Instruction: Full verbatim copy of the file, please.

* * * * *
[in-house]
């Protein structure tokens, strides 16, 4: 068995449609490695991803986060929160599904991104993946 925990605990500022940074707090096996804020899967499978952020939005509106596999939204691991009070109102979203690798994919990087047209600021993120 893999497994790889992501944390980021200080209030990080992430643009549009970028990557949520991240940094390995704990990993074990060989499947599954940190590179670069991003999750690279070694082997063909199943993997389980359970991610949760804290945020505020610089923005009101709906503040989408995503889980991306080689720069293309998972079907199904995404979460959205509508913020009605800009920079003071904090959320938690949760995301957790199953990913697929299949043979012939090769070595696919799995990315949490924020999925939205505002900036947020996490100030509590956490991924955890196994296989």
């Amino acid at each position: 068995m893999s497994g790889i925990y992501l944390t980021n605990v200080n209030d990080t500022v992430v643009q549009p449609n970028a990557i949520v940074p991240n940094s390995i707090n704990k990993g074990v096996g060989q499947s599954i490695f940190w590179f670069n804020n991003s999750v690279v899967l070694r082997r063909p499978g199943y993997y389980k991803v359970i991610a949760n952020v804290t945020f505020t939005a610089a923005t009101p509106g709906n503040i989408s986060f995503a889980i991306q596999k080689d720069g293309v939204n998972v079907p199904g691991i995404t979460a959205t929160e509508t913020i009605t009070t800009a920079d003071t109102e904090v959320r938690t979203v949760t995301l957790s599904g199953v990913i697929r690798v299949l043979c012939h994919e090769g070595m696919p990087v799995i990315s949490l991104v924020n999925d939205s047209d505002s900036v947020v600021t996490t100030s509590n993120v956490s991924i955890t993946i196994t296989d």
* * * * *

[in-house]
């Protein structure tokens, strides 16, 4: 068995449609490695991803986060929160599904991104993946 925990605990500022940074707090096996804020899967499978952020939005509106596999939204691991009070109102979203690798994919990087047209600021993120 893999497994790889992501944390980021200080209030990080992430643009549009970028990557949520991240940094390995704990990993074990060989499947599954940190590179670069991003999750690279070694082997063909199943993997389980359970991610949760804290945020505020610089923005009101709906503040989408995503889980991306080689720069293309998972079907199904995404979460959205509508913020009605800009920079003071904090959320938690949760995301957790199953990913697929299949043979012939090769070595696919799995990315949490924020999925939205505002900036947020996490100030509590956490991924955890196994296989």
């Amino acid at each position: 068995m893999s497994g790889i925990y992501l944390t980021n605990v200080n209030d990080t500022v992430v643009q549009p449609n970028a990557i949520v940074p991240n940094s390995i707090n704990k990993g074990v096996g060989q499947s599954i490695f940190w590179f670069n804020n991003s999750v690279v899967l070694r082997r063909p499978g199943y993997y389980k991803v359970i991610a949760n952020v804290t945020f505020t939005a610089a923005t009101p509106g709906n503040i989408s986060f995503a889980i991306q596999k080689d720069g293309v939204n998972v079907p199904g691991i995404t979460a959205t929160e509508t913020i009605t009070t800009a920079d003071t109102e904090v959320r938690t979203v949760t995301l957790s599904g199953v990913i697929r690798v299949l043979c012939h994919e090769g070595m696919p990087v799995i990315s949490l991104v924020n999925d939205s047209d505002s900036v947020v600021t996490t100030s509590n993120v956490s991924i955890t993946i196994t296989d």